Decision Theory Professor Ahmadi Learning Objectives Structuring the decision problem and decision trees Types of decision making environments: Decision making under uncertainty when probabilities are not known Decision making under risk when probabilities are known
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Consider the following problem with two decision alternatives (d1 & d2) and two states of nature S1 (Market Receptive) and S2 (Market Unfavorable) with the following payoff table representing profits ( $1000):
States of Nature
d1 20 6
d2 25 3
An optimistic decision maker would use the optimistic approach. All we really need to do is to choose the decision that has the largest single value in the payoff table. This largest value is 25, and hence the optimal decision is d2.
choose d2d2 25 maximum
A conservative decision maker would use the conservative approach. List the minimum payoff for each decision. Choose the decision with the maximum of these minimum payoffs.
choose d1d1 6 maximum
For the minimax regret approach, first compute a regret table by subtracting each payoff in a column from the largest payoff in that column. The resulting regret table is:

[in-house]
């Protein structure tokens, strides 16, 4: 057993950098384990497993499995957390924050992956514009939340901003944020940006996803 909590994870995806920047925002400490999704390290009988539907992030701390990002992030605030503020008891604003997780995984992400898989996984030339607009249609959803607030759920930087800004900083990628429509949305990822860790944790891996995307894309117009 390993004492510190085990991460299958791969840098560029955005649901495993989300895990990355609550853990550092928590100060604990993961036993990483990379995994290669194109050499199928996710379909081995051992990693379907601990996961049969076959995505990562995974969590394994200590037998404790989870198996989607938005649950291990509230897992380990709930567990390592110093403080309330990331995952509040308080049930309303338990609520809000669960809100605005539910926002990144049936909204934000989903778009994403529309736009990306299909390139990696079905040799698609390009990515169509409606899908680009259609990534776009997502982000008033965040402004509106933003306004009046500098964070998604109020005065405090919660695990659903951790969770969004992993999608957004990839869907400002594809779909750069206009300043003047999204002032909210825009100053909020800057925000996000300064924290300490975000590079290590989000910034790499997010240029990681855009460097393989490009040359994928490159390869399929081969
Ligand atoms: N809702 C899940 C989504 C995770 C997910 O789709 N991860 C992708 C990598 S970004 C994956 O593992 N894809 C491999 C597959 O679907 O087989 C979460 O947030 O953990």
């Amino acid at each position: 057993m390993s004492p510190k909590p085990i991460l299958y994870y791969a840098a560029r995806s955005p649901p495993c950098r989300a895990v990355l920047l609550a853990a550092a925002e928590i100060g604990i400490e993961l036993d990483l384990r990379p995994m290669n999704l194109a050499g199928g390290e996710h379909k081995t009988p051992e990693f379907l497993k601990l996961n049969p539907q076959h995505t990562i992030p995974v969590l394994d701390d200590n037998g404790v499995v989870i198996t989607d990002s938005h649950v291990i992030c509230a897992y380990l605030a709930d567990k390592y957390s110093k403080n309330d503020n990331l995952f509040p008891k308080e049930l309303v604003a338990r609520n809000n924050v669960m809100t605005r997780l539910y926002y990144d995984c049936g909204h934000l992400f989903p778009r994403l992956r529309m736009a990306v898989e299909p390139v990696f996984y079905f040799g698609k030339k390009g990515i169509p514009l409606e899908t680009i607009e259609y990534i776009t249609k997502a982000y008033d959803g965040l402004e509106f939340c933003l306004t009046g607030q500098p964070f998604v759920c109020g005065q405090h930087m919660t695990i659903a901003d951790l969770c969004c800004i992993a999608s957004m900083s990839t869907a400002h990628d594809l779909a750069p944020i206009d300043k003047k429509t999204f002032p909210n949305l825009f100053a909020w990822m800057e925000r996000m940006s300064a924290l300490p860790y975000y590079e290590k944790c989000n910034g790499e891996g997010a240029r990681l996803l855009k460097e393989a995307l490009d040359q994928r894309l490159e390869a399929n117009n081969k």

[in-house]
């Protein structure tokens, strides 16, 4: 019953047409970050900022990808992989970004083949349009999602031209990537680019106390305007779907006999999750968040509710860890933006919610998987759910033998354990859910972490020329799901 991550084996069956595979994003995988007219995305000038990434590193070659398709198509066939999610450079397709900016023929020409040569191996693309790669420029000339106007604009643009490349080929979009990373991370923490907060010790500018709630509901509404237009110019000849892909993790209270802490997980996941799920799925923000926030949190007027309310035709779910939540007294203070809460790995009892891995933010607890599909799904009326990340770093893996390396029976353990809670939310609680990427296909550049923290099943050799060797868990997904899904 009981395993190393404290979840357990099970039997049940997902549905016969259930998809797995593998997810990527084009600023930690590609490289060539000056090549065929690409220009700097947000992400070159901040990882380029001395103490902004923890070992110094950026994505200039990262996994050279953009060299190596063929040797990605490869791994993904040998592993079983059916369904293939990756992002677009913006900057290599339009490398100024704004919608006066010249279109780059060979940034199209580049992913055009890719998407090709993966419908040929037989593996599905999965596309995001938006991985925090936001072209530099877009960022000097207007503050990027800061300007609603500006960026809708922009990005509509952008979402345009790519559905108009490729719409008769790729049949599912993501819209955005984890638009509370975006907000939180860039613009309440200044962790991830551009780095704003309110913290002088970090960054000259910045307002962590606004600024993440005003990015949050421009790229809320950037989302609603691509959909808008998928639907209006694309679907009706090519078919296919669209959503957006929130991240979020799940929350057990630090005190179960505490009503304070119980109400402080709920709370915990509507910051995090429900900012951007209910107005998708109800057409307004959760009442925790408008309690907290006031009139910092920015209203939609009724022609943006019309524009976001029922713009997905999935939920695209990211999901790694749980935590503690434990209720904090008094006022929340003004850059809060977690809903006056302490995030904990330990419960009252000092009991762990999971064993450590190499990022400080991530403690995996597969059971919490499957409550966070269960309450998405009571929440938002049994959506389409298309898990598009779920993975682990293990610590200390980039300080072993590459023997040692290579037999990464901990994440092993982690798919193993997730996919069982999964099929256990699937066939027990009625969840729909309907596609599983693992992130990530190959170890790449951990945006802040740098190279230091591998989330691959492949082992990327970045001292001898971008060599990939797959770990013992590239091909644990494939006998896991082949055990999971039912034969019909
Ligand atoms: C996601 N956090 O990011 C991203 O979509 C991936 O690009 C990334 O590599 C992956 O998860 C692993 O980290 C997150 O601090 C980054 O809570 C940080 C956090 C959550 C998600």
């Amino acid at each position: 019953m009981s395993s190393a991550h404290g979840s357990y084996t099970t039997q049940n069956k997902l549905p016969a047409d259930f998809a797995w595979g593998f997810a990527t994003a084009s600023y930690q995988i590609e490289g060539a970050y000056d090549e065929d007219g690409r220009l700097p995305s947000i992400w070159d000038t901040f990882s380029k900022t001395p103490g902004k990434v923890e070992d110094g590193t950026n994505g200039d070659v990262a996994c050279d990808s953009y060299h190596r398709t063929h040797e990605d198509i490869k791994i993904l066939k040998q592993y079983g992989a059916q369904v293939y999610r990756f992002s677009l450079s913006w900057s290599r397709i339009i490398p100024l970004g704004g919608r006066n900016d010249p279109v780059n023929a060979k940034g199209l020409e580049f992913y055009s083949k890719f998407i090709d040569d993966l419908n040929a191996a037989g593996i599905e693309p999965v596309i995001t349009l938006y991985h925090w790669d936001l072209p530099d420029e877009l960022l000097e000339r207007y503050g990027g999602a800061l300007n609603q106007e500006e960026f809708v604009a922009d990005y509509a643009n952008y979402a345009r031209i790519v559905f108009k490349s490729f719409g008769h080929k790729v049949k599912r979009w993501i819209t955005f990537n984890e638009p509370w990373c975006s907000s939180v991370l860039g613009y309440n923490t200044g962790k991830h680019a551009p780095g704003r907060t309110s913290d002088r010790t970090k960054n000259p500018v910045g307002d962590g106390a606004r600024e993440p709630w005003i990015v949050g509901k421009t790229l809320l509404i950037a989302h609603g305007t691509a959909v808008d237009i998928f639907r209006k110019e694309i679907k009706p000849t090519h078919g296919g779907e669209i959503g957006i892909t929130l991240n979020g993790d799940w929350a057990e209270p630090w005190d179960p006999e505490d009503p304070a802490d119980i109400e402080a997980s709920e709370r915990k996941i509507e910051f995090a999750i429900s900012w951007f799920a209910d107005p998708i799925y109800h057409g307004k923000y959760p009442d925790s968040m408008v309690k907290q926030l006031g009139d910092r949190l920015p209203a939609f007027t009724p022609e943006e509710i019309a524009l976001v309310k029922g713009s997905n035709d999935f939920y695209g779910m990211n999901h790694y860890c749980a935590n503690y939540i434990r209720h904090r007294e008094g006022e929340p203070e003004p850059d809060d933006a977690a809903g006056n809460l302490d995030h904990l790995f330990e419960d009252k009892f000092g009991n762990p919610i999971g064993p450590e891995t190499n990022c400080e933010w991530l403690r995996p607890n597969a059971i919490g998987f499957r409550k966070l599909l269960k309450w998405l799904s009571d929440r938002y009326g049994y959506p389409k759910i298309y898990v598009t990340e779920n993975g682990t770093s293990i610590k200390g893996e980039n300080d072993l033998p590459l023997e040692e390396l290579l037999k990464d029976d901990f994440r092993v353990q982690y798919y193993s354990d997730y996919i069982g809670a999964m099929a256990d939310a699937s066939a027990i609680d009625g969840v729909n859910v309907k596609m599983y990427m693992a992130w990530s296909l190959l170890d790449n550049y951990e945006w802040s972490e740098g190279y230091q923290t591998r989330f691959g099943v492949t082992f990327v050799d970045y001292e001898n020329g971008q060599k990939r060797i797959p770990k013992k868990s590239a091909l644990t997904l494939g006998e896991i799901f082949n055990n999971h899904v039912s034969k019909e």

d1 5 0 5
d2 0 3 3 minimum
Then, select the decision with minimum regret.
Equally likely, also called Laplace, criterion finds decision alternative with highest average payoff.
Average for d1 = (20 + 6)/2 = 13
Average for d2 = (25 + 3)/2 = 14 Thus, d2 is selected
In our example let = 0.8
Payoff for d1 = 0.8*20+0.2*6=17.2
Payoff for d2 = 0.8*25+0.2*3=20.6 Thus, select d2
where: N = the number of states of nature
P(sj) = the probability of state of nature sj
Vij = the payoff corresponding to decision alternative di and state of nature sj
Refer to the previous problem. Assume the probability of the market being receptive is known to be 0.75. Use the expected monetary value criterion to determine the optimal decision.
Determine the optimal return corresponding to each state of nature.
Compute the expected value of these optimal returns.
Subtract the EV of the optimal decision from the amount determined in step (2).
Calculate the expected value for the best action for each state of nature and subtract the EV of the optimal decision.
EVPI= .75(25,000) + .25(6,000) - 19,500 = $750
For each state of nature, multiply the prior probability by its conditional probability for the indicator -- this gives the joint probabilities for the states and indicator.
Sum these joint probabilities over all states -- this gives the marginal probability for the indicator.
For each state, divide its joint probability by the marginal probability for the indicator -- this gives the posterior probability distribution.
Answer the following questions based on the above information.
1. Draw a complete probability tree.
2. Find the posterior probabilities of all states of nature.
3. Using the posterior probabilities, which plan would you recommend?
4. How much should one be willing to pay (maximum) for the research survey? That is, compute the expected value of sample information (EVSI).